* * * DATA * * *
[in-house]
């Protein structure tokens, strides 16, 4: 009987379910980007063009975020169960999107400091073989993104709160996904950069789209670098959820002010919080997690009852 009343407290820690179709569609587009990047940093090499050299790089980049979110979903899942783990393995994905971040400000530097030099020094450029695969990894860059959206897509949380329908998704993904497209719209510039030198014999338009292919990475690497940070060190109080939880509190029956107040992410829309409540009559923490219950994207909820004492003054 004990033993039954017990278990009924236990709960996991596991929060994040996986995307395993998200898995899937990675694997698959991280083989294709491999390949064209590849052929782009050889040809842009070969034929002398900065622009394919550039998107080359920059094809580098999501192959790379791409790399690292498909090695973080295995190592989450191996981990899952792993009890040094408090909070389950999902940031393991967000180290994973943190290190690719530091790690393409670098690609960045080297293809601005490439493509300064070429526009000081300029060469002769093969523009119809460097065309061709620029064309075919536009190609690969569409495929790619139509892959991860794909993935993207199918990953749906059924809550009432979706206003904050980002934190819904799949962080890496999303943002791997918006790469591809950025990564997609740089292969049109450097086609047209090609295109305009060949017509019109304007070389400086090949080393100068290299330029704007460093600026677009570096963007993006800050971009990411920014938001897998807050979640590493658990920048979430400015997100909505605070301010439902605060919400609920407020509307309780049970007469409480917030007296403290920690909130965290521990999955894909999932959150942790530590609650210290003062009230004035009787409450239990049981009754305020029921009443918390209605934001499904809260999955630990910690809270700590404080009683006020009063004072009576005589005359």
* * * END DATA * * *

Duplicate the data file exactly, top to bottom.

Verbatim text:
[in-house]
């Protein structure tokens, strides 16, 4: 009987379910980007063009975020169960999107400091073989993104709160996904950069789209670098959820002010919080997690009852 009343407290820690179709569609587009990047940093090499050299790089980049979110979903899942783990393995994905971040400000530097030099020094450029695969990894860059959206897509949380329908998704993904497209719209510039030198014999338009292919990475690497940070060190109080939880509190029956107040992410829309409540009559923490219950994207909820004492003054 004990033993039954017990278990009924236990709960996991596991929060994040996986995307395993998200898995899937990675694997698959991280083989294709491999390949064209590849052929782009050889040809842009070969034929002398900065622009394919550039998107080359920059094809580098999501192959790379791409790399690292498909090695973080295995190592989450191996981990899952792993009890040094408090909070389950999902940031393991967000180290994973943190290190690719530091790690393409670098690609960045080297293809601005490439493509300064070429526009000081300029060469002769093969523009119809460097065309061709620029064309075919536009190609690969569409495929790619139509892959991860794909993935993207199918990953749906059924809550009432979706206003904050980002934190819904799949962080890496999303943002791997918006790469591809950025990564997609740089292969049109450097086609047209090609295109305009060949017509019109304007070389400086090949080393100068290299330029704007460093600026677009570096963007993006800050971009990411920014938001897998807050979640590493658990920048979430400015997100909505605070301010439902605060919400609920407020509307309780049970007469409480917030007296403290920690909130965290521990999955894909999932959150942790530590609650210290003062009230004035009787409450239990049981009754305020029921009443918390209605934001499904809260999955630990910690809270700590404080009683006020009063004072009576005589005359």